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I know similar questions about how to answer negative questions were asked before. But still I am confused.

If somebody asked you "You do not want to play with me?", I thought it's correct to answer "Yes, we do want to play with you", or "No, we do not want to play with you." But then I read this sentence in my daughter's picture book "Elephant and Piggy" (the author is American), they answered "No. We do want to play with you." So I asked one of my American friends, who told me it's correct. My friend said if the question was asked as "Don't you want to play with me?", you have to answer in another way, like "Yes, we do want to play with you" and "No, we do not want to play with you".

"You do not want to play with me?" "No! We *do* want to play with you. But..."

From Can I Play Too? by Mo Willems

  • Neither is incorrect. 'Yes ...' corrects the negative to a positive, while 'No ...' just refutes the negative. – Edwin Ashworth Jan 24 '18 at 23:31
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    This is an area where English is somewhat ambiguous. French has "non" and "si" for the two types of negatives. – Barmar Jan 25 '18 at 1:27
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  • English does use No in implied double negatives: You don't want to go with me? No, [I don't want not to go with you]. I do want to go with you. – Lambie Apr 8 '18 at 16:39
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Conversational English often makes use of a negative that negativizes an entire implied negative utterance, and is not just a Yes or No answer in response to the verb. This is a kind of double negative at utterance level, and is perfectly grammatical and used for effect.

  • “I don’t dislike |not receiving criticism of my book|.” which really means “I’m glad no one criticized it".
  • "He does not dispute |not agreeing with you|", which means: He does not disagree that he does not agree with you.

Question: "You do not want to play with me?"

Answer: No! [It is not that I do not want to play with you.=implied negative utterance] The answer continues on the next line: We do want to play with you.

If the Answer in the kid's book had been: "Yes", it would mean: Yes, that's right. I do not want to play with you.

The question being asked is not a simple yes-no binary one:

Do you want to play with me? Possible answers: Yes, I do. No, I don't. [that is: [Y] or [N] applies to play.]

The question being asked is uttered through rising intonation of an utterance in the negative and implies an entire implied sentence in the response.

  • You do not want to play with me?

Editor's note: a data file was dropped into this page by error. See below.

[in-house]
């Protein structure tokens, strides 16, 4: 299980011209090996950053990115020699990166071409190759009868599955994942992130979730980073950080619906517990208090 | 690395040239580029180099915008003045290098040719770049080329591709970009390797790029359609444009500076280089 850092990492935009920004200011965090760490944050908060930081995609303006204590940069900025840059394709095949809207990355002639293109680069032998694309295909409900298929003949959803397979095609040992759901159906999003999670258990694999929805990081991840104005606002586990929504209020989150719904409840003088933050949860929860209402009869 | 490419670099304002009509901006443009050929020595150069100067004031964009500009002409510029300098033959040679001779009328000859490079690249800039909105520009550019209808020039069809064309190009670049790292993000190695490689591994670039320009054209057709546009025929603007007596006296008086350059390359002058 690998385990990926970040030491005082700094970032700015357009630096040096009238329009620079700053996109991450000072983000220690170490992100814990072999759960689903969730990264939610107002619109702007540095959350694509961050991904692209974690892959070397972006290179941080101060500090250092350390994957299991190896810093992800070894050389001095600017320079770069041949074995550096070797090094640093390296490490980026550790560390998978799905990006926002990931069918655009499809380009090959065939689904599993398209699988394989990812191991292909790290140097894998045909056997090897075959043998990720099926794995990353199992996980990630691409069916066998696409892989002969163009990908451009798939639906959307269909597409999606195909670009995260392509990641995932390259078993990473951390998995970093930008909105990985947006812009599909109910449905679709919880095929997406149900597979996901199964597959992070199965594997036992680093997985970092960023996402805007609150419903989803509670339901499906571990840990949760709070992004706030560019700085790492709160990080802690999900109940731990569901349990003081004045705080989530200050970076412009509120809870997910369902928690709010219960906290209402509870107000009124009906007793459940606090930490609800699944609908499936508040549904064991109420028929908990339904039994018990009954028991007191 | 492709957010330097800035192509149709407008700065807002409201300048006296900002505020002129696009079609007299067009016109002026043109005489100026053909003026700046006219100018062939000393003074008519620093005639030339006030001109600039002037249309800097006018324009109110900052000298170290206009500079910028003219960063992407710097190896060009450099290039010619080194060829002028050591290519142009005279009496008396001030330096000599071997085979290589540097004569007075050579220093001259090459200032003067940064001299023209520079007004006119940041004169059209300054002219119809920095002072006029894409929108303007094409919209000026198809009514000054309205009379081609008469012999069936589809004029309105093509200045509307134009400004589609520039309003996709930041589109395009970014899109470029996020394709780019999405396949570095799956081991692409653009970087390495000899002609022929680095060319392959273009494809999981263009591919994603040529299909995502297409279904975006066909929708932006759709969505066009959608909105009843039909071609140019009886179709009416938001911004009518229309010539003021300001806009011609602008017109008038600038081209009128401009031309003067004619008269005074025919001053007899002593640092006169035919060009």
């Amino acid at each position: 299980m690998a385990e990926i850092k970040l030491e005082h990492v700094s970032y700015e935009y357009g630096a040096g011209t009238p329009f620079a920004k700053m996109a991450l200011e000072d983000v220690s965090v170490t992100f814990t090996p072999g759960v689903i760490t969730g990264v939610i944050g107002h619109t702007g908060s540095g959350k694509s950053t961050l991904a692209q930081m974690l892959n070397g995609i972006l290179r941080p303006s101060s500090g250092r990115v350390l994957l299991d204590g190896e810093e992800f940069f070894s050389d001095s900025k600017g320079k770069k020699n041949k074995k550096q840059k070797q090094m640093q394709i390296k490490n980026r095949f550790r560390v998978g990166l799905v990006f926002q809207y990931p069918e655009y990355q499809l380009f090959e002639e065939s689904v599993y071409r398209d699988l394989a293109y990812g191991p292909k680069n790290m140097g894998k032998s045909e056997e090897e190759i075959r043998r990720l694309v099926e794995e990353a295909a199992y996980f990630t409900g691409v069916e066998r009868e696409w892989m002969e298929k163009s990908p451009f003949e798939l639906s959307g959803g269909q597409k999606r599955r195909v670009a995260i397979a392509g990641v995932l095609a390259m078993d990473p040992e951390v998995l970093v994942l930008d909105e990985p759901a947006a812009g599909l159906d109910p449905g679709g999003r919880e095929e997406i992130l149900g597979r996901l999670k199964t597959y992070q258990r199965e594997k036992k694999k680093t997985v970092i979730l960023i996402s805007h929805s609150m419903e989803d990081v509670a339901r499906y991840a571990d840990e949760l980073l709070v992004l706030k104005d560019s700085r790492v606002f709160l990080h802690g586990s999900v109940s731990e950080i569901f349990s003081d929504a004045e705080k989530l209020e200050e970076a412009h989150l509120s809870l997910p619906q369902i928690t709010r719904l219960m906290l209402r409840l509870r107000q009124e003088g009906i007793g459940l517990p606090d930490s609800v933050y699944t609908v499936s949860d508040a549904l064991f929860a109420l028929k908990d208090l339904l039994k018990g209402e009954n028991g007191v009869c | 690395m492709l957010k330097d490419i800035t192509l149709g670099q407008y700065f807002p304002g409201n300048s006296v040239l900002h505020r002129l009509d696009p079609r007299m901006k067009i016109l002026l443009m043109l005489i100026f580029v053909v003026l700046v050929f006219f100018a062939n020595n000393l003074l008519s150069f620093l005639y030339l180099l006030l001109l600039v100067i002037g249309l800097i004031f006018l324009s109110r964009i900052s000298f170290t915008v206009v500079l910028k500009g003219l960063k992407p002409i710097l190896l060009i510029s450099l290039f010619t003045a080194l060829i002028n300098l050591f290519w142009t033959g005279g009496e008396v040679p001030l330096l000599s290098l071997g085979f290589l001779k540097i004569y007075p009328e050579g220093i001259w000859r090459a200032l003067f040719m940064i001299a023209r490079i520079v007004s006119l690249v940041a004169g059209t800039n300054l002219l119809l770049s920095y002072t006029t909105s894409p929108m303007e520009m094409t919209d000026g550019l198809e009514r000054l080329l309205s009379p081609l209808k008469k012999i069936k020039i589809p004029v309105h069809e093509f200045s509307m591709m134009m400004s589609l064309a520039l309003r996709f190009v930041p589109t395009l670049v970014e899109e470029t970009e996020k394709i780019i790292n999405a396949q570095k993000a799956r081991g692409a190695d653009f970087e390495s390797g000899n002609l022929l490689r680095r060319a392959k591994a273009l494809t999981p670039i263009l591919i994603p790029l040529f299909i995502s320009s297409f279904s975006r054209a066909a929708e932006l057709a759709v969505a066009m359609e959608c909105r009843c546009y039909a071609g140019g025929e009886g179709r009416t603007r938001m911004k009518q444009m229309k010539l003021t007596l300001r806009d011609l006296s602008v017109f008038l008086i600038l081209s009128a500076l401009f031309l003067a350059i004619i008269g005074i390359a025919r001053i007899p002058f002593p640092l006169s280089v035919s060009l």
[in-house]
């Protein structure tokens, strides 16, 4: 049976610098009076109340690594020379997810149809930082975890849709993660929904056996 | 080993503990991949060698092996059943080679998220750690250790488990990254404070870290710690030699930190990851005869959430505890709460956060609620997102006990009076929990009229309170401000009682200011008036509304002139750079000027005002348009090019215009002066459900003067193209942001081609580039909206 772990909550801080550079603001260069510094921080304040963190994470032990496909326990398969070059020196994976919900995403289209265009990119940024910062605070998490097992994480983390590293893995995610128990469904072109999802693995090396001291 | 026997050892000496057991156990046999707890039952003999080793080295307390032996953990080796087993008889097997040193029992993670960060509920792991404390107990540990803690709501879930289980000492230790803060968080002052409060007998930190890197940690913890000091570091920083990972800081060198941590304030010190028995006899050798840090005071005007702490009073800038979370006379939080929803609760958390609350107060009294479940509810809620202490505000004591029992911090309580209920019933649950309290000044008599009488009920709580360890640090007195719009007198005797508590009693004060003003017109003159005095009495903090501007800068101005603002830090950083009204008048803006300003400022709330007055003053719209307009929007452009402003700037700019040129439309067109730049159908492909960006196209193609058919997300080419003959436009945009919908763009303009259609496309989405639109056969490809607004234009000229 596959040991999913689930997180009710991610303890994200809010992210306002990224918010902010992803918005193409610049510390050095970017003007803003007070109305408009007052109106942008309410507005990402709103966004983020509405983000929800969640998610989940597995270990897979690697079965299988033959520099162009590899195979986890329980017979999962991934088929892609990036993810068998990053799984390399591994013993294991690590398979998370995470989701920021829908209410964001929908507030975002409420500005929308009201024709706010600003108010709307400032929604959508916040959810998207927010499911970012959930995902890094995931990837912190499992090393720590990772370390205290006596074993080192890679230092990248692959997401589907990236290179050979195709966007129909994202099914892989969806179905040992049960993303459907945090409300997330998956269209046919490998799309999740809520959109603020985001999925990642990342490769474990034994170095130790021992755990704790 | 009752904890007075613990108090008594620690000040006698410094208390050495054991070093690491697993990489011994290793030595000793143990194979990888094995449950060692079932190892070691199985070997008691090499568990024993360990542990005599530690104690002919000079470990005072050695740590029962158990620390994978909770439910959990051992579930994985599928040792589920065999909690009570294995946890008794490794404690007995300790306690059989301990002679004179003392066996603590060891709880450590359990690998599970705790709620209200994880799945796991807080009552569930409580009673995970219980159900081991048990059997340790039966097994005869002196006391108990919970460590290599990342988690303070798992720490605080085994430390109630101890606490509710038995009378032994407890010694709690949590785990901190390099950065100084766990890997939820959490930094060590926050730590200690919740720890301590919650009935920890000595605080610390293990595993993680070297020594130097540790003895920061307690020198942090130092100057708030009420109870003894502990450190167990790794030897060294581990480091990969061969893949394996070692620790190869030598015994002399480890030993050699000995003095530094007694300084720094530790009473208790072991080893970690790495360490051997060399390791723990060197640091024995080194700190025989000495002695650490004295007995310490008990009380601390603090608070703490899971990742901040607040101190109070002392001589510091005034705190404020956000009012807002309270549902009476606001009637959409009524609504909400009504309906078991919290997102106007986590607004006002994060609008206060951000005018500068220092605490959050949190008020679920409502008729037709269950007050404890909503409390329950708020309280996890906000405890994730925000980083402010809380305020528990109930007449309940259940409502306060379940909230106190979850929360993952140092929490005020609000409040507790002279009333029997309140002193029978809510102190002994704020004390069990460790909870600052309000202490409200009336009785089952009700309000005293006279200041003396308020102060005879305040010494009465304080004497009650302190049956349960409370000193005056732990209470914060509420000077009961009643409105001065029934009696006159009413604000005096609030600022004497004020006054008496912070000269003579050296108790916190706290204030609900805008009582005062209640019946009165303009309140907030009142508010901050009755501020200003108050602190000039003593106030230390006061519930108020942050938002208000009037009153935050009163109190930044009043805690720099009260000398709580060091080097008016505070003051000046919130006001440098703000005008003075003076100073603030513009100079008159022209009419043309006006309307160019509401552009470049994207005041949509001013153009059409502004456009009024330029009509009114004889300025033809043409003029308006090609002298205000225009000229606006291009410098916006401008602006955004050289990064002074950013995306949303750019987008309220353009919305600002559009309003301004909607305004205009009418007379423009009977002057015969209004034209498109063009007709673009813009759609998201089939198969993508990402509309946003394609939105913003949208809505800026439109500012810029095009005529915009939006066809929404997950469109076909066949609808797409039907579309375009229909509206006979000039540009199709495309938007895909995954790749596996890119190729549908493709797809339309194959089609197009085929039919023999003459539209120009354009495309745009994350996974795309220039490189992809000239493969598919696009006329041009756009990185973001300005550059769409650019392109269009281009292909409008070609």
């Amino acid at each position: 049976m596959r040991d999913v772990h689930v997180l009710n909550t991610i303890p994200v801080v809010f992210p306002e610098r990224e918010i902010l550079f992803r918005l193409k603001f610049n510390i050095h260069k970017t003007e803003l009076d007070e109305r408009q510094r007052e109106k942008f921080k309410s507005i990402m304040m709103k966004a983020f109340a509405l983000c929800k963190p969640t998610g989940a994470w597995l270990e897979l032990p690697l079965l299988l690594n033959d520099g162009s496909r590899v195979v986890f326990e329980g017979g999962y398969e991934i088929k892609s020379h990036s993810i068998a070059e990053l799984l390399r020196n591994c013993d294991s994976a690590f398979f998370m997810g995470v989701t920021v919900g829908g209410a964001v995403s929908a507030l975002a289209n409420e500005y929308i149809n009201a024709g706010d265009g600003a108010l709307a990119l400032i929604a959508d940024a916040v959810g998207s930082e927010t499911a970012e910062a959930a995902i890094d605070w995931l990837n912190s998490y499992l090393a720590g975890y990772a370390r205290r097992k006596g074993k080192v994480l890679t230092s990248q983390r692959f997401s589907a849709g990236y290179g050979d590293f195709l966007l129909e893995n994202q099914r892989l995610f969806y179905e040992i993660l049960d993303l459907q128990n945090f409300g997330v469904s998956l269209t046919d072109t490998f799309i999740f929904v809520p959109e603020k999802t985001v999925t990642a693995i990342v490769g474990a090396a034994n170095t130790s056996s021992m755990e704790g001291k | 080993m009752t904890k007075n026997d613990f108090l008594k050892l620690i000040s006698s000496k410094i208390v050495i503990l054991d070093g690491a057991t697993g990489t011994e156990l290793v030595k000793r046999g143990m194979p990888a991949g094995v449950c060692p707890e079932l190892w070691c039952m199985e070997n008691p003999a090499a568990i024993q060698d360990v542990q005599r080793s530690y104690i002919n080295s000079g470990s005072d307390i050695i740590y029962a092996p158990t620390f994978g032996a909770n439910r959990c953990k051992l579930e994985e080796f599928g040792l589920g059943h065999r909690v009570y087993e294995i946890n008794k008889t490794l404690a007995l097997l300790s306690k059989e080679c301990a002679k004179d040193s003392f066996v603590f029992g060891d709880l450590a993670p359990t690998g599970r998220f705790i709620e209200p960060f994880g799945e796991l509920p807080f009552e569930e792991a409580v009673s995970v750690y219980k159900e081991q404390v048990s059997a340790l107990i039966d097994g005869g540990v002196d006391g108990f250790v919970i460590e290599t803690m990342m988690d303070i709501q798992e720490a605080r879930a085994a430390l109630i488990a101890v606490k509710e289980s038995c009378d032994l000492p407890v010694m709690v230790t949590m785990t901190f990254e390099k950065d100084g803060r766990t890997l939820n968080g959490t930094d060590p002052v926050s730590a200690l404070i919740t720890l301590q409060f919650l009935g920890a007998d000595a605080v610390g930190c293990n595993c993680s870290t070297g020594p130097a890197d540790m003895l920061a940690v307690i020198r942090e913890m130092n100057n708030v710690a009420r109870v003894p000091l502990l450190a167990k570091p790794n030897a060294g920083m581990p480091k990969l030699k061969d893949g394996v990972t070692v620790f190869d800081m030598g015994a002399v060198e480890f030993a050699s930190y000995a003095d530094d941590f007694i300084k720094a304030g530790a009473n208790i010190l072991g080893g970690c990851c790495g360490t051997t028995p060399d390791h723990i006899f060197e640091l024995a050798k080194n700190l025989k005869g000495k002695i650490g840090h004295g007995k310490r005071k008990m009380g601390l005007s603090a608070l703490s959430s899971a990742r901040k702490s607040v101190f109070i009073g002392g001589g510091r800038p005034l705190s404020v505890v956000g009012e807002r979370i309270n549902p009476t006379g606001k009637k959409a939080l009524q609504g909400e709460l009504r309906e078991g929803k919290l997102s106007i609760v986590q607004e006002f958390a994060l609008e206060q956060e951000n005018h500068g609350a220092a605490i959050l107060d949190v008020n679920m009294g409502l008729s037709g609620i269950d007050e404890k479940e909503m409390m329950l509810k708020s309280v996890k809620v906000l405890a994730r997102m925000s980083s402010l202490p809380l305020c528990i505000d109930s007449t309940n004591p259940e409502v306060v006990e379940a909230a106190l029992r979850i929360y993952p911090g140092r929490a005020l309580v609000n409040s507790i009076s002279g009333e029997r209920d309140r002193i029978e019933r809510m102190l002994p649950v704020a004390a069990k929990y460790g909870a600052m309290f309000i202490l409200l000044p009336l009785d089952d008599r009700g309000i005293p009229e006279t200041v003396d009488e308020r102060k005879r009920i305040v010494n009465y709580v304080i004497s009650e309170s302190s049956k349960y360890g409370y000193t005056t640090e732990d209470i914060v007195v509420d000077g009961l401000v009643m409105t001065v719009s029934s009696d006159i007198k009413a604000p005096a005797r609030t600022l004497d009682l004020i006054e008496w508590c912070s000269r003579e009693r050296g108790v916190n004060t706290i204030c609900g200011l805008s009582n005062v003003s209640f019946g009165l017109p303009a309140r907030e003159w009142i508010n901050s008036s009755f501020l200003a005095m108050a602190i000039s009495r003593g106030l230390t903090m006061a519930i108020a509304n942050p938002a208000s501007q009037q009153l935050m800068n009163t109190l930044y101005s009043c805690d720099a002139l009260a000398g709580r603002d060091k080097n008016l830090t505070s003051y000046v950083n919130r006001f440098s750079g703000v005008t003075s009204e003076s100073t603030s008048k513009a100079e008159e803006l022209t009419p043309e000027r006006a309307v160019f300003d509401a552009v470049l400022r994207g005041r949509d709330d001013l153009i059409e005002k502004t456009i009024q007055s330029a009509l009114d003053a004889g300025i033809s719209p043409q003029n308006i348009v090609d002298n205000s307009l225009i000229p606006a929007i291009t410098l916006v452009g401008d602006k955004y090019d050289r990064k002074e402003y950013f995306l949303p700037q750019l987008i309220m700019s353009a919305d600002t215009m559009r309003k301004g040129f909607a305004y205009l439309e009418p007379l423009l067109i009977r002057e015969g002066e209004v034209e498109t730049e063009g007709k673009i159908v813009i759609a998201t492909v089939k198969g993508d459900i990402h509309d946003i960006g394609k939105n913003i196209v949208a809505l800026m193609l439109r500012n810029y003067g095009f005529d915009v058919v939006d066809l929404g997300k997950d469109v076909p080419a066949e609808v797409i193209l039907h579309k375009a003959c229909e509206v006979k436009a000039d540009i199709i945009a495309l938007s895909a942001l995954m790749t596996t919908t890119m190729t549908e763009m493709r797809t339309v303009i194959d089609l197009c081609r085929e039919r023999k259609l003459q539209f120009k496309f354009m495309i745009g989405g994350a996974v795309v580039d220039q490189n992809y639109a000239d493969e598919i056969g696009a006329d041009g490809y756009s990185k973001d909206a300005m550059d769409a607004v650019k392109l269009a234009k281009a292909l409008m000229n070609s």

Possible answers: No, [it is not that I do not want to play with you. I do want to play with you].

    Yes, [that is right. I do not want to play with you].

The word no refers to an implied utterance. There is no other possible interpretation here and in conversation, these implied sentences utterances are very common.

Question: "You do not want to go to the movies me?"

The yes or no to this question refutes or accepts the entire implication.

And I am sure that someone here can write this out in better logical or philosophical notation with brackets:

"Do you want to play?" A simple binary question

Y = [want to play]

N= [not want to play]

VERSUS

"You don't want to play?" A complex binary question with implied refutation of proposition.

N=No [It is not true |that I do not want to play|]. Double negative of a statement

Y=Yes [It is true |that I do not want to play|]

[Y] or [N] here applies to "It is true that" or "It is not true that" followed in both cases by "I do not want to play".

And the amazing part is that very young children get it until they are browbeaten by adults. There is logic at play here, not just grammar. :)

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'Yes' and 'no' function differently depending on the grammar of the question.

If the question is framed as a statement, and you only know that it is a question because of the '?' mark or the rising pitch, then 'Yes' and 'no' indicate positive or negative agreement with that statement.

If the question is framed as a query, by fronting an auxiliary verb, then 'Yes' and 'no' indicate the positive or negative polarity of the response (which may or may not have the same polarity as the question).

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“Do you want to play with me?” could start a conversation, because it’s a wholly open question which assumes nothing.

Grammar is one thing but semantically and logically, the picture-book pages can’t stand by themselves. Worm can’t start the conversation with a negative question like “You do not want to play with me?” That would necessarily refer back to something said earlier which caused Worm to believe Elephant or Pig didn’t want to play.

In between the two would be “Don’t you want to play with me?” Less clearly, that would refer back to something which led Worm to suspect that perhaps Elephant or Pig might not want to play.

Broadly, the answers to “Do you want to play with me?” are “No, we don’t” or “Yes, we do.”

To “Don’t you want to play with me?” responses might be “No, we don’t” or - as in the book - “No… we do” or “Yes, we do” and please remember the emphasis is very different in each case.

To “You don’t want to play with me?” Are the same, “No, we don’t” or “Yes… we don’t” or “No… we do” or “Yes, we do” and again, the emphasis matters more than the words.

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